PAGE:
On the seventh (Deut. 31:1-2) "Moses went and spoke these words to all of Israel. Hundred and twenty years of age I am today." Why does Scripture have to say 'today'? It says 'today' to teach us that on the seventh of Adar Moses was born and on the seventh of Adar he died

[2] Rosh HaShana 11a

From https://www.sefaria.org/Rosh_Hashanah.11a.12?lang=bi

The Gemara continues: The one who said that in Nisan the Patriarchs were born also holds that in Nisan they died. The one who says that in Tishrei they were born also holds that in Tishrei they died, as it is stated about Moses on the day of his death: “And he said to them: I am one hundred and twenty years old today” (Deuteronomy 31:2). As there is no need for the verse to state “today,” since it is clear that Moses was speaking on that day, what is the meaning when the verse states “today”? It is to teach that Moses was speaking precisely, as if to say: Today my days and years are exactly filled and completed. This comes to teach you that the Holy One, Blessed be He, sits and fills the years of the righteous from day to day and from month to month, as it is stated: “The number of your days I will fulfill” (Exodus 23:26). Similarly, the Patriarchs merited that their years be fulfilled to the day, and so they died on the same date they were born.

From https://halakhah.com/pdf/moed/Rosh_HaShanah.pdf

Note: "they" = "the Patriarchs", as is clear from the previous 2 paragraphs.

He who holds that they were born in Nisan holds that they died in Nisan, and he who holds that they were born in Tishri holds that they died in Tishri, as it says, I am a hundred and twenty years old this day. (Deut. XXXI, 2). The word ‘this day’ seems here superfluous. What then is the point of it? [As much as to say], This day my days and years have reached full measure, which teaches that the Holy One, blessed be He, sits and completes the years of the righteous from day to day and from month to month, as it says, The number of thy days I will fulfil. (Ex. XXIII, 26.)

Kiddushin 38a

From https://www.sefaria.org/Kiddushin.38a.7?lang=bi

The baraita continues: And from where is it derived that Moses was born on the seventh of Adar? It is as it is stated: “And he said to them, I am one hundred and twenty years old today; I can no more go out and come in” (Deuteronomy 31:2). As there is no need for the verse to state “today,” since Moses could have said simply: I am one hundred and twenty years old. What is the meaning when the verse states “today”? One can learn from it that Moses was born on that date, i.e., he was exactly one hundred and twenty years old. This teaches that the Holy One, Blessed be He, sits and completes the years of the righteous from day to day and from month to month, as it is stated: “The number of your days I will fulfill” (Exodus 23:26).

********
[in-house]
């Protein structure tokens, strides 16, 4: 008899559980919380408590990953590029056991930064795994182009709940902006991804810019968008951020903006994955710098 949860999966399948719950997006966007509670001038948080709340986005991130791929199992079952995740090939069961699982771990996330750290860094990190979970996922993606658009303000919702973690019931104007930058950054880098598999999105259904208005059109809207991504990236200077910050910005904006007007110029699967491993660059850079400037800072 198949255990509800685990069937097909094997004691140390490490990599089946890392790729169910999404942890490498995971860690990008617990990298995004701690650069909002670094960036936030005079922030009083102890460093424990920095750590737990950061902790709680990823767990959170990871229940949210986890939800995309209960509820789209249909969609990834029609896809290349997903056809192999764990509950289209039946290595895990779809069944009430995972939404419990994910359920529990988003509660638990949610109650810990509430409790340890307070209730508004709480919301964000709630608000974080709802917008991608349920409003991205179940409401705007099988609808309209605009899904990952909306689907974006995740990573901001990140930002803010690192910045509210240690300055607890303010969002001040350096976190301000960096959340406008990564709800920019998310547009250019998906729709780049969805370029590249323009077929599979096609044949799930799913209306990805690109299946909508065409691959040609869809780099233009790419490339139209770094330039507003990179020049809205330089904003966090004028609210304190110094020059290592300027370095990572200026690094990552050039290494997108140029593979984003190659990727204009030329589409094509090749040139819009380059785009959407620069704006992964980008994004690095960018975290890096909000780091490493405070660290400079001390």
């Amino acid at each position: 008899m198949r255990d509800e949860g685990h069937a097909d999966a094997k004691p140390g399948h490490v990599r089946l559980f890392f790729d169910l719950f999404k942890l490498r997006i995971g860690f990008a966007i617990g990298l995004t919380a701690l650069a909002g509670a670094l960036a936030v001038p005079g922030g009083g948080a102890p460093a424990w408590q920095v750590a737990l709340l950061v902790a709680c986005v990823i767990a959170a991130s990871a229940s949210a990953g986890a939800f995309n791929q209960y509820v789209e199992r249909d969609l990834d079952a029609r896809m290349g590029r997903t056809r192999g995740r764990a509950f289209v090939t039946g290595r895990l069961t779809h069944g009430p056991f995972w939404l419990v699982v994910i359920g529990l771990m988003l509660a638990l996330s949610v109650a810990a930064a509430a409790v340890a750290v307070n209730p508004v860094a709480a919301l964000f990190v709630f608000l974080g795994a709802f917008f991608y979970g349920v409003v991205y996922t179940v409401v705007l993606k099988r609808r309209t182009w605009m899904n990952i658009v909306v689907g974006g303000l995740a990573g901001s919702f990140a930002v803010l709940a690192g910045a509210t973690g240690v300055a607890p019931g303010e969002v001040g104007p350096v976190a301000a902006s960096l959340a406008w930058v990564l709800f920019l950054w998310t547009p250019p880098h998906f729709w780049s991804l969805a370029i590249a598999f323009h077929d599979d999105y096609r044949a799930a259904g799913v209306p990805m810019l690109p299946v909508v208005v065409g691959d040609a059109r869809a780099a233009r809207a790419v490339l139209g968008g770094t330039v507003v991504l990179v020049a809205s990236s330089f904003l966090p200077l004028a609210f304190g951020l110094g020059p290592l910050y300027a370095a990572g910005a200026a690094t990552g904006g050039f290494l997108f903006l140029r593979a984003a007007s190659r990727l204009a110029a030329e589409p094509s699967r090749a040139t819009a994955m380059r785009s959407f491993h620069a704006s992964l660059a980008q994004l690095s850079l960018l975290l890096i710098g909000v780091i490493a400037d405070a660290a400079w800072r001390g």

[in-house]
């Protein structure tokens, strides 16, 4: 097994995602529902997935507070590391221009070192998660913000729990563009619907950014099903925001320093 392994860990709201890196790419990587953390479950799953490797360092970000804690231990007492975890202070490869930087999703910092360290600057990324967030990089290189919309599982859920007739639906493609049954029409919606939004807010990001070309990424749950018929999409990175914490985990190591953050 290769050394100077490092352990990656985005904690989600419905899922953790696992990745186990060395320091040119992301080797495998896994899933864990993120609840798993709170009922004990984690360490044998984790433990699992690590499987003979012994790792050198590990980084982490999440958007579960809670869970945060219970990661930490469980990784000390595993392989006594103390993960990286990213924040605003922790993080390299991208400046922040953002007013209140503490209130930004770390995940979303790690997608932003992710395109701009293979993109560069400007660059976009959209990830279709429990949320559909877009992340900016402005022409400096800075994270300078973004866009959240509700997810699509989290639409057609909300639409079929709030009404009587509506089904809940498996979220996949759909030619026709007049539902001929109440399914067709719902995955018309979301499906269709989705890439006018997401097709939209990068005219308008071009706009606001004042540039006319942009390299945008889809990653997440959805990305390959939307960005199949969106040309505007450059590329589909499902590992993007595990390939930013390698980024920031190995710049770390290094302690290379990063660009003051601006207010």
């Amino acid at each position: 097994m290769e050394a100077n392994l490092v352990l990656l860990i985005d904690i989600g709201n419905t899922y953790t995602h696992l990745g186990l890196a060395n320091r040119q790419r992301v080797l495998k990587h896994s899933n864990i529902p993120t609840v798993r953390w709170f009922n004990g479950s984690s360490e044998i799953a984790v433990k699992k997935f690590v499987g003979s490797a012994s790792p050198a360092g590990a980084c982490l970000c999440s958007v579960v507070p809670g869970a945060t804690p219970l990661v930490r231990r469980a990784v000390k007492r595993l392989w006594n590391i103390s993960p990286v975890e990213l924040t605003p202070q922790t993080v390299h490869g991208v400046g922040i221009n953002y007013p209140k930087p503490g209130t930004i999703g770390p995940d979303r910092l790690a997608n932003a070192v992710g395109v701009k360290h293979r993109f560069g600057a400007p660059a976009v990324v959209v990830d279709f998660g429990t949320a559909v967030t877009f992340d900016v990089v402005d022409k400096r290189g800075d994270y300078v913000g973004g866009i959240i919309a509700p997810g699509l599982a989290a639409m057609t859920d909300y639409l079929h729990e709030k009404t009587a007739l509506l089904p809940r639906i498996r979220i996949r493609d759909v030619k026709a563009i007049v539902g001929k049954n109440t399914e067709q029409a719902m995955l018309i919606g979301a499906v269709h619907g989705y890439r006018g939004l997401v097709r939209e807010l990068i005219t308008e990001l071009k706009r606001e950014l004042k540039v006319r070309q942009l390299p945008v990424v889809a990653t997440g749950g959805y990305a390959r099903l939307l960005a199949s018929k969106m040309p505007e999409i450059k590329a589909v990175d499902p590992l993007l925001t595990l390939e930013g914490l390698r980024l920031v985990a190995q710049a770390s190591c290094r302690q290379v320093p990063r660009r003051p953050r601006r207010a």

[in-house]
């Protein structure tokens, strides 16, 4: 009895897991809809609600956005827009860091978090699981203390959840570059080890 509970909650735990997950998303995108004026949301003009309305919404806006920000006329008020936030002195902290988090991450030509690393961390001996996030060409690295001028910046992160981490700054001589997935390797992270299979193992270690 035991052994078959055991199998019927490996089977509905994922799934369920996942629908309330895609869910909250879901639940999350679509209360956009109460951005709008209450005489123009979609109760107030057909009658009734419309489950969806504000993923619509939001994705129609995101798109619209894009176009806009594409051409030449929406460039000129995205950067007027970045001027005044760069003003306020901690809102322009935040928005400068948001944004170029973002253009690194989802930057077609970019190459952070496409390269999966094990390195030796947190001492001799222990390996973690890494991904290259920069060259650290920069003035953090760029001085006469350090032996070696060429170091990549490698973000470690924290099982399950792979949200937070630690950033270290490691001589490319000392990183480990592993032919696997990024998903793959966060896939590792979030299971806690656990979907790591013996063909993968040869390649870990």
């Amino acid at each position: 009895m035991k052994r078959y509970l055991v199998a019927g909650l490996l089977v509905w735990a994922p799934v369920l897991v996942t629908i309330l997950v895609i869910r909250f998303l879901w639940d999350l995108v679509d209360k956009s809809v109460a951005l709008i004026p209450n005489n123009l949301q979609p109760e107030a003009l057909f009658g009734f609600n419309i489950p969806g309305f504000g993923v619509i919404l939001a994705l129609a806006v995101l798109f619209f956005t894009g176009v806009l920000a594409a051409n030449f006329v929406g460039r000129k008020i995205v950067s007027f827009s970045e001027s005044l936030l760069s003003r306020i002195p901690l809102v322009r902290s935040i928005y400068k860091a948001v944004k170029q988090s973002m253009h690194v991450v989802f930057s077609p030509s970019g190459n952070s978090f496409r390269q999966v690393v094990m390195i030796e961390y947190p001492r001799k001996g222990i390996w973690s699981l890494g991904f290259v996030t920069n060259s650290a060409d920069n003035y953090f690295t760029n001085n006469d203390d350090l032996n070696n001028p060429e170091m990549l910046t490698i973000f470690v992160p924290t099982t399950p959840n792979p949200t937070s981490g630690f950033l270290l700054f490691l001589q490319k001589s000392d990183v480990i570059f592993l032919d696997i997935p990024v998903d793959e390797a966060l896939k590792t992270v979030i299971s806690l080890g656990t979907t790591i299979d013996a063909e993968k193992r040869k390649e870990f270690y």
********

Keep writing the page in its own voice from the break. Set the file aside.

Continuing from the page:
From https://halakhah.com/pdf/nashim/Kiddushin.pdf

And how do we know that he was born on the seventh of Adar? — For it is said: And he [Moses] said unto them, I am an hundred and twenty years old this day; I can no more go out and come in. (Deut. XXXI, 2.) Now, ‘this day’ need not be stated; why then is it stated? It teaches that the Holy One, blessed be He, sits and completes the years of the righteous [exactly] from day to day and month to month, as it is said,the number of thy days I will fulfil. (Ex. XXIII, 26.)

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  • Your clarifications are significant and show that the answer to my Q about that one Hebrew verse is, "No, it does not." Your Refs. 1 & 2 pertain to that: the understanding of the Jewish scribes, and traditions (which I wondered could be the main reason for "the integral age of the righteous" - a vital correction to my understanding). Now I will ask a new Q for the Christianity site, which most of your answer here would fit. The topic can be explained (as above) and I would value you copying much of that. There's crossover btwn Christianity & Hermeneutics but I'm trying to keep distinctions.
    – Anne
    Jan 10, 2023 at 10:23
  • This is the link to my new, follow-up Q in Christianity: christianity.stackexchange.com/questions/94114/…
    – Anne
    Jan 10, 2023 at 11:08
  • Genesis 6:3. Perhaps 120 years is not so much a reward for righteousness but an upper limit for humanity that even the righteous cannot breach. Jan 11, 2023 at 2:59
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The quintessential Hebrew idiom, "Son of ... years" simply means that a person has passed that age. We see this many times in Hebrew text. The following samples are all based on Young's literal translation:

  • Gen 21:5 - And Abraham is a son of a hundred years in Isaac his son being born to him
  • Num 33:39 - and Aaron is a son of a hundred and twenty and three years in his dying in mount Hor.
  • Deut 31:2 - and he said unto them, 'A son of a hundred and twenty years am I to-day; I am not able any more to go out and to come in, and Jehovah hath said unto me, You do not pass over this Jordan,
  • Deut 34:7 - And Moses is a son of a hundred and twenty years when he died; his eye hath not become dim, nor hath his moisture fled.
  • Joshua 24:29 - And it comes to pass, after these things, that Joshua son of Nun, servant of Jehovah, died, a son of a hundred and ten years,
  • Judges 2:8 - And Joshua son of Nun, servant of Jehovah, died, a son of a hundred and ten years,
  • 2 Chron 24:15 - And Jehoiada is aged and satisfied with days, and died -- a son of a hundred and thirty years in his death,

... and so forth - there are more but this sample shows the idea.

Now, whether Moses indicated in Deut 31:2 that he said that on his birthday is debatable, but in view of the Hebrew idiom, I think it is unlikely. Most versions correctly render the verse as something like:

(BSB) he said to them, “I am now a hundred and twenty years old; I am no longer able to come and go, and the LORD has said to me, ‘You shall not cross the Jordan.’

Other versions have almost the same thing such as:

  • NIV: I am now a hundred and twenty years old
  • TLV: I am now 120 years old
  • ESV: I am 120 years old today.
  • NASB: I am 120 years old today
  • NKJV: I am one hundred and twenty years old today

... and so forth.

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  • 'Most versions' . . . . 'something like'. This seems rather vague to me. It expresses a view on what the text ought to be, in your own opinion.
    – Nigel J
    Jan 8, 2023 at 8:50
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    @NigelJ - would you rather I quoted all of them? Most other versions are very similar to that quoted above with only slightly different wording.
    – Dottard
    Jan 8, 2023 at 9:04
  • Yes. Quoting one of them would be a good idea.
    – Nigel J
    Jan 8, 2023 at 9:14
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    @NigelJ - that is precisely what I did above!! I even quoted further examples but this does not add much.
    – Dottard
    Jan 8, 2023 at 9:16